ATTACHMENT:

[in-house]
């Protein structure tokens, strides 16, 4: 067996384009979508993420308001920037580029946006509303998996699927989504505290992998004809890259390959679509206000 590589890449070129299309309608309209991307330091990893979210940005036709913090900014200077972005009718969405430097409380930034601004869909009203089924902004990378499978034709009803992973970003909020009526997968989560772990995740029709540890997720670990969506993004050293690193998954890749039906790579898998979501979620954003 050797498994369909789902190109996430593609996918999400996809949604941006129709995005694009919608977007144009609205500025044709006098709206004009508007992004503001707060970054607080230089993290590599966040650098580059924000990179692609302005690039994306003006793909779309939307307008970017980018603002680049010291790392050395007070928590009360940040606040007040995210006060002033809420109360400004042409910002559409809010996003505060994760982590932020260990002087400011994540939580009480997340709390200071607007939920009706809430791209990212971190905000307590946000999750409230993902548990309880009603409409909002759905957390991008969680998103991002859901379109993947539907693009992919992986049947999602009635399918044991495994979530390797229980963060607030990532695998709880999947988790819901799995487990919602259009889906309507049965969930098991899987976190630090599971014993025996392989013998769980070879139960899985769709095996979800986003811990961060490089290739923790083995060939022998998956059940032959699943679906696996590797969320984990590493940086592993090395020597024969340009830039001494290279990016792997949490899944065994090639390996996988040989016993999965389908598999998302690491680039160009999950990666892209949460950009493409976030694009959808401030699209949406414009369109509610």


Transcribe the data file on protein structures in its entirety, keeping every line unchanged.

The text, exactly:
[in-house]
């Protein structure tokens, strides 16, 4: 067996384009979508993420308001920037580029946006509303998996699927989504505290992998004809890259390959679509206000 590589890449070129299309309608309209991307330091990893979210940005036709913090900014200077972005009718969405430097409380930034601004869909009203089924902004990378499978034709009803992973970003909020009526997968989560772990995740029709540890997720670990969506993004050293690193998954890749039906790579898998979501979620954003 050797498994369909789902190109996430593609996918999400996809949604941006129709995005694009919608977007144009609205500025044709006098709206004009508007992004503001707060970054607080230089993290590599966040650098580059924000990179692609302005690039994306003006793909779309939307307008970017980018603002680049010291790392050395007070928590009360940040606040007040995210006060002033809420109360400004042409910002559409809010996003505060994760982590932020260990002087400011994540939580009480997340709390200071607007939920009706809430791209990212971190905000307590946000999750409230993902548990309880009603409409909002759905957390991008969680998103991002859901379109993947539907693009992919992986049947999602009635399918044991495994979530390797229980963060607030990532695998709880999947988790819901799995487990919602259009889906309507049965969930098991899987976190630090599971014993025996392989013998769980070879139960899985769709095996979800986003811990961060490089290739923790083995060939022998998956059940032959699943679906696996590797969320984990590493940086592993090395020597024969340009830039001494290279990016792997949490899944065994090639390996996988040989016993999965389908598999998302690491680039160009999950990666892209949460950009493409976030694009959808401030699209949406414009369109509610």